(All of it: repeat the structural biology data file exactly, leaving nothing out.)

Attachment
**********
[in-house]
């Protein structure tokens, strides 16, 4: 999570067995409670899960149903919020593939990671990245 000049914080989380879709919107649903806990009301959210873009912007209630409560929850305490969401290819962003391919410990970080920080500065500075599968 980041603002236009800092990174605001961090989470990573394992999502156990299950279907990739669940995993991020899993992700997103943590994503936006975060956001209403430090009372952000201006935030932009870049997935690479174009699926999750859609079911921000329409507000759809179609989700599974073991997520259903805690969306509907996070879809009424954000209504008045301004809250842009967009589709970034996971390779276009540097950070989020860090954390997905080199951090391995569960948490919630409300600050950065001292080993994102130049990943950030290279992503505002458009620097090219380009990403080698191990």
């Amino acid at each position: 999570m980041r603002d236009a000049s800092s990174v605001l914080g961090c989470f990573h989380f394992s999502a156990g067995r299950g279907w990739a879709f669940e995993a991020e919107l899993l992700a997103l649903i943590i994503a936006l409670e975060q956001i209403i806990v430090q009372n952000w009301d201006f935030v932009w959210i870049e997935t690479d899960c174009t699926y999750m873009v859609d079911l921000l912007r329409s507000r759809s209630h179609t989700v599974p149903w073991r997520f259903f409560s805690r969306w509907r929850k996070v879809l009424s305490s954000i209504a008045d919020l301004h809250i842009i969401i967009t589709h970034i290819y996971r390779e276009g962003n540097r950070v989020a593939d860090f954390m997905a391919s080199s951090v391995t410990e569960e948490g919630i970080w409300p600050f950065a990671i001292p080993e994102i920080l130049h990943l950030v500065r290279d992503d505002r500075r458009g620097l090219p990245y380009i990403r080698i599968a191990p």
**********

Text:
[in-house]
């Protein structure tokens, strides 16, 4: 999570067995409670899960149903919020593939990671990245 000049914080989380879709919107649903806990009301959210873009912007209630409560929850305490969401290819962003391919410990970080920080500065500075599968 980041603002236009800092990174605001961090989470990573394992999502156990299950279907990739669940995993991020899993992700997103943590994503936006975060956001209403430090009372952000201006935030932009870049997935690479174009699926999750859609079911921000329409507000759809179609989700599974073991997520259903805690969306509907996070879809009424954000209504008045301004809250842009967009589709970034996971390779276009540097950070989020860090954390997905080199951090391995569960948490919630409300600050950065001292080993994102130049990943950030290279992503505002458009620097090219380009990403080698191990």
């Amino acid at each position: 999570m980041r603002d236009a000049s800092s990174v605001l914080g961090c989470f990573h989380f394992s999502a156990g067995r299950g279907w990739a879709f669940e995993a991020e919107l899993l992700a997103l649903i943590i994503a936006l409670e975060q956001i209403i806990v430090q009372n952000w009301d201006f935030v932009w959210i870049e997935t690479d899960c174009t699926y999750m873009v859609d079911l921000l912007r329409s507000r759809s209630h179609t989700v599974p149903w073991r997520f259903f409560s805690r969306w509907r929850k996070v879809l009424s305490s954000i209504a008045d919020l301004h809250i842009i969401i967009t589709h970034i290819y996971r390779e276009g962003n540097r950070v989020a593939d860090f954390m997905a391919s080199s951090v391995t410990e569960e948490g919630i970080w409300p600050f950065a990671i001292p080993e994102i920080l130049h990943l950030v500065r290279d992503d505002r500075r458009g620097l090219p990245y380009i990403r080698i599968a191990p």